If your sex life leaves you wanting, you’re in good company. A 2015 study found that over half of all women described their sex life as unfulfilling, and Americans — specifically young Americans — are having less sex than previous generations. I talk with women everyday, both clients and friends, who describe low libido and trouble with orgasm like it is a fact of life.
Why are Americans, and particularly women, experiencing such dissatisfaction in their sex lives? The reasons are many, from relational problems to the demands and stresses of modern life (which have only increased during the pandemic), and the solutions are just as wide-ranging. Sometimes it requires working on our relationships; sometimes it requires looking at our work-life balance. Often it requires both.
But a big contributing factor for women in their reproductive years is lack of knowledge about the infradian rhythm, or the 28-day hormone cycle we experience each month. The infradian rhythm modulates sexual desire and response across the menstrual cycle. The more you know about the infradian rhythm, the better sex you can have. Women also experience four distinct stages of arousal, and the more you know about each stage, the better orgasms you can have. For a deeper dive, check out chapter 8 of In the FLO.
There are two steps to biohacking your orgasm:
Step 1 – Learn how to get and stay in orgasmic plateau for as long as possible
Step 2 – Identify which phase of the cycle you’re in so you can provide yourself with the hacks you need to achieve orgasmic plateau in each phase successfully.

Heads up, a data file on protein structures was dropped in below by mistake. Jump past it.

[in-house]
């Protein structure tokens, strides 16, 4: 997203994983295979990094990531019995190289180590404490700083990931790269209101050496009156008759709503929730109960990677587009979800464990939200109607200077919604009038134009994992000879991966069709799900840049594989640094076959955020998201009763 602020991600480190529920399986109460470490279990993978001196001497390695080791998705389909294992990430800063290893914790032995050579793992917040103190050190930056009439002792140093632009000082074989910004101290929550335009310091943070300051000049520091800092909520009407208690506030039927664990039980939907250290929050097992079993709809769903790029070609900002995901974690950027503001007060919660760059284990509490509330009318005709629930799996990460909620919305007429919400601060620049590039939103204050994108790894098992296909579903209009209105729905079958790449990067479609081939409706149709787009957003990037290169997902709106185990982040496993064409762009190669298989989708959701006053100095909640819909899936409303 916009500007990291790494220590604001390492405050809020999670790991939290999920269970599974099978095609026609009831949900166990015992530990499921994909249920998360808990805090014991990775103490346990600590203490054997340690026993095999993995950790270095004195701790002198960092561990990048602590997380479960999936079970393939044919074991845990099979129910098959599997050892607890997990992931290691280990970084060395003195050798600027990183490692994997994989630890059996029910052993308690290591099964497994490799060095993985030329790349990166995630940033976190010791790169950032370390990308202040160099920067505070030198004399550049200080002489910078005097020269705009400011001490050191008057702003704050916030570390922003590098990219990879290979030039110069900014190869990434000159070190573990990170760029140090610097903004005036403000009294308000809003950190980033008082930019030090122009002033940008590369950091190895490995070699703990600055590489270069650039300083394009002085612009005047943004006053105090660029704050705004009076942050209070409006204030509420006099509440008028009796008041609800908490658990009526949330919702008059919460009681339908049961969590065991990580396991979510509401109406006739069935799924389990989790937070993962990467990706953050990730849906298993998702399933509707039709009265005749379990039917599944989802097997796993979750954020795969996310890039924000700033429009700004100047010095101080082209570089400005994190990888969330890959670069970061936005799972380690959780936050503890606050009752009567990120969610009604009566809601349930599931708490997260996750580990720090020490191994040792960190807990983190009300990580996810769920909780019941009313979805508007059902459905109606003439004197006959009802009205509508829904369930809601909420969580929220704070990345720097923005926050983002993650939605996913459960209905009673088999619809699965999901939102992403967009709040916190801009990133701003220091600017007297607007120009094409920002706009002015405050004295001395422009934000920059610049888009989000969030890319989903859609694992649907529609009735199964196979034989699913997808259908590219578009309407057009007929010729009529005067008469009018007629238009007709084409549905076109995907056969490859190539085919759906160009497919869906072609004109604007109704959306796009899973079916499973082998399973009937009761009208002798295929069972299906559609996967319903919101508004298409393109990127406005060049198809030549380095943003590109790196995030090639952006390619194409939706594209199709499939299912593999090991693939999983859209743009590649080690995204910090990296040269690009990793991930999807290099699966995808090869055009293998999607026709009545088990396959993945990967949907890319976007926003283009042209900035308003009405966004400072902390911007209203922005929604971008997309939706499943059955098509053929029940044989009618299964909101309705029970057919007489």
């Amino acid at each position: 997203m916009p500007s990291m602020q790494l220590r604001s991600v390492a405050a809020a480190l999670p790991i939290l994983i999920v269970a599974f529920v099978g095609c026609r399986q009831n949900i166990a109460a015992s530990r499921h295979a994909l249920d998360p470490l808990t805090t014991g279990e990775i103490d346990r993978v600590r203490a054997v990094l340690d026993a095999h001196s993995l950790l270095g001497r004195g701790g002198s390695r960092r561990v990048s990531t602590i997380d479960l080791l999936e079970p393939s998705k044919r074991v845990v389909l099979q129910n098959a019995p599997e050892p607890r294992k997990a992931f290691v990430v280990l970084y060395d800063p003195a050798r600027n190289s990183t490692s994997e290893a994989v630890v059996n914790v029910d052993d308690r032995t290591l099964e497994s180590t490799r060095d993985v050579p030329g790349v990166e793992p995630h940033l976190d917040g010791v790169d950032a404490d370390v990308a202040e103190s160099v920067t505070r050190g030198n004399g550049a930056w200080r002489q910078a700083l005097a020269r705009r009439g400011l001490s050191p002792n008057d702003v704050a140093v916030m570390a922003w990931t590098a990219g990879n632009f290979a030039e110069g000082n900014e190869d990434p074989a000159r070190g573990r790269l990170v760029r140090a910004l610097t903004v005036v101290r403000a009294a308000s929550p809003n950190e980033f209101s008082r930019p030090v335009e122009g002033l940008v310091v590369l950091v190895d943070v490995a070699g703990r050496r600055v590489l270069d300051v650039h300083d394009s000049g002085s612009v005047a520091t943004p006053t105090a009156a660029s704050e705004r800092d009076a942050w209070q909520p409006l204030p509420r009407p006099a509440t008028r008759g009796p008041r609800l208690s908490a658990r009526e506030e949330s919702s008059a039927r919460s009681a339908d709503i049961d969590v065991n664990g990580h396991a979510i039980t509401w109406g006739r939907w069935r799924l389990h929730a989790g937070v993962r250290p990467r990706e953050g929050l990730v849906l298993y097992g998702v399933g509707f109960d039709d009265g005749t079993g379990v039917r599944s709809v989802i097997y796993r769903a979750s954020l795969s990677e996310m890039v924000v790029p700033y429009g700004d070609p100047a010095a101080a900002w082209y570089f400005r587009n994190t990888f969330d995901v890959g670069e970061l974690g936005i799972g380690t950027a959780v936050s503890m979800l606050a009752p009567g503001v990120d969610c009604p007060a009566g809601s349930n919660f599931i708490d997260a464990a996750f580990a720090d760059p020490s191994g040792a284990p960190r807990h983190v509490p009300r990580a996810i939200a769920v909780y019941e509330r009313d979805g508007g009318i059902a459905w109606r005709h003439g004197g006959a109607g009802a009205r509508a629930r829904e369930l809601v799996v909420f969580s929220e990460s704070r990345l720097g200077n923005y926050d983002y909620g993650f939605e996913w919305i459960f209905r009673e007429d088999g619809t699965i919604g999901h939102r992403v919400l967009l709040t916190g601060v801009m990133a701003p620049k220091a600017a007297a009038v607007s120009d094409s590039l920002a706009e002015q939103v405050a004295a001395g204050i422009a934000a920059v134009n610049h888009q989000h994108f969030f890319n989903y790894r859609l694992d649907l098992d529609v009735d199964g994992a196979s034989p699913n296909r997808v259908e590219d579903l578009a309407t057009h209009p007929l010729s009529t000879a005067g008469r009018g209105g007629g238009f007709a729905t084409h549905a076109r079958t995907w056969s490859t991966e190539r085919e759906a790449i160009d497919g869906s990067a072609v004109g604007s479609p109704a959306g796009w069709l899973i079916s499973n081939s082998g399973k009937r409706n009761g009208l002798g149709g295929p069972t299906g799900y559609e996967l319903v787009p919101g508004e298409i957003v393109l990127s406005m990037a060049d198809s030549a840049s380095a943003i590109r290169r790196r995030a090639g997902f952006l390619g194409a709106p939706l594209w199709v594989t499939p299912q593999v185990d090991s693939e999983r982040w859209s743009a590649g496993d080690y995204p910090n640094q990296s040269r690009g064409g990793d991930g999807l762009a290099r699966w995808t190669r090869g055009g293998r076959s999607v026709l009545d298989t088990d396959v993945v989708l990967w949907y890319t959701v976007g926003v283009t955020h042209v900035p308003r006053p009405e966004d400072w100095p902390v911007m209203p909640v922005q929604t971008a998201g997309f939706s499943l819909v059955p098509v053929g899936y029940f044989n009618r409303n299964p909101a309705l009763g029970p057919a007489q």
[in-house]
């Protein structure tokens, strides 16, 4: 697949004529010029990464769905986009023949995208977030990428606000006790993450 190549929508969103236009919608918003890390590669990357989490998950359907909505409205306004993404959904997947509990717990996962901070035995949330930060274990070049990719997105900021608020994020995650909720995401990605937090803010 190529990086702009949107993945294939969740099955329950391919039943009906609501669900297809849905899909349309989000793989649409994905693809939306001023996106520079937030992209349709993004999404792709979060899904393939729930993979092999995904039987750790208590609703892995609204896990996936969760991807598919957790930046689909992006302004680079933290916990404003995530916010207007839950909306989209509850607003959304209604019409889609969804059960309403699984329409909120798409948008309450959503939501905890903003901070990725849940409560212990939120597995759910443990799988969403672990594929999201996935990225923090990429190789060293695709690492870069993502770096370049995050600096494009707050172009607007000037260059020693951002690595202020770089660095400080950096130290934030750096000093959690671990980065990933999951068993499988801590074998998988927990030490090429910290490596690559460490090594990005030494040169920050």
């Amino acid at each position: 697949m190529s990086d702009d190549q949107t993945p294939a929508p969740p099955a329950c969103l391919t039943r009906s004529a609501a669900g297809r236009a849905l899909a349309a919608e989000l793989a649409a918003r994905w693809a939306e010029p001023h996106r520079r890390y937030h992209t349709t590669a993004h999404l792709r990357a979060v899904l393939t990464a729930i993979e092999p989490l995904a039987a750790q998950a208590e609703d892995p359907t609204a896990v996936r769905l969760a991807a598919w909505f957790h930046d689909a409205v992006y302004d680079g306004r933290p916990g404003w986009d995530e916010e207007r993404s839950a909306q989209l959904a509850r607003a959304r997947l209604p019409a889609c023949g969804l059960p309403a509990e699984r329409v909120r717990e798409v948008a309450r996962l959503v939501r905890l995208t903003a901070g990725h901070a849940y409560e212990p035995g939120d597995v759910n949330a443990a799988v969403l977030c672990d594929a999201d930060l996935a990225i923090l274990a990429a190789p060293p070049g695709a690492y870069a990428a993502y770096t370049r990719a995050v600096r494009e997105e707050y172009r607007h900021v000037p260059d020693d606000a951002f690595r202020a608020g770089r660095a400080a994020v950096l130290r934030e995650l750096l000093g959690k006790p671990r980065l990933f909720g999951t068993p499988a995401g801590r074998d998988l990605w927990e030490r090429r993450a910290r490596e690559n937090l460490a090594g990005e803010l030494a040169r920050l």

Here’s what you need to know:
Understanding the Stages of Arousal
The first step in having a more fulfilling sex life is understanding the mechanics of the arousal process. When you understand the four distinct phases of arousal, you’re better able to biohack your sexual response and experience better, more consistent pleasure.
The first stage of arousal: Tumescence
The first stage of arousal is called tumescence. It’s when you experience the tingly sensation of wanting to have sex. Here’s what’s happening inside your body during tumescence: your heart races and blood rushes to your clitoris. You also experience vaginal lubrication and increased blood flow to the breasts and nipples. During certain phases of your cycle, including this one, it can take longer for this initial arousal process to kick in (which we will talk more about in a minute), and you can take extra steps to help your body along during those phases.
The Second Stage of Arousal: Orgasmic Plateau
Levels of dopamine and epinephrine increase and the pleasure centers in your brain light up like a Christmas tree. Meanwhile, activity goes down in the brain regions associated with anxiety. Your clitoris becomes more sensitive and your brain sends signals to your muscles telling them to contract. Climax is where your body is headed, and your body is getting ready for that. But don’t rush the process. Extending the orgasmic plateau helps your body release stress hormones and triggers other health benefits, like improved immune function. Spending more time in the plateau stage can also lead to a more powerful orgasm. I recommend trying to spend close to 20 minutes in this stage once or twice a week.
The Third Stage of Arousal: Climax
This stage is brief but powerful! It’s when your brain produces a rush of feel-good neurochemicals that make your whole body tingle. If you are having sex with a partner, those same chemicals will increase your feelings of connectedness with that person. Your muscles contract and relax This lasts a short time, but it electrifies the nerve endings in your clitoris and feels fantastic.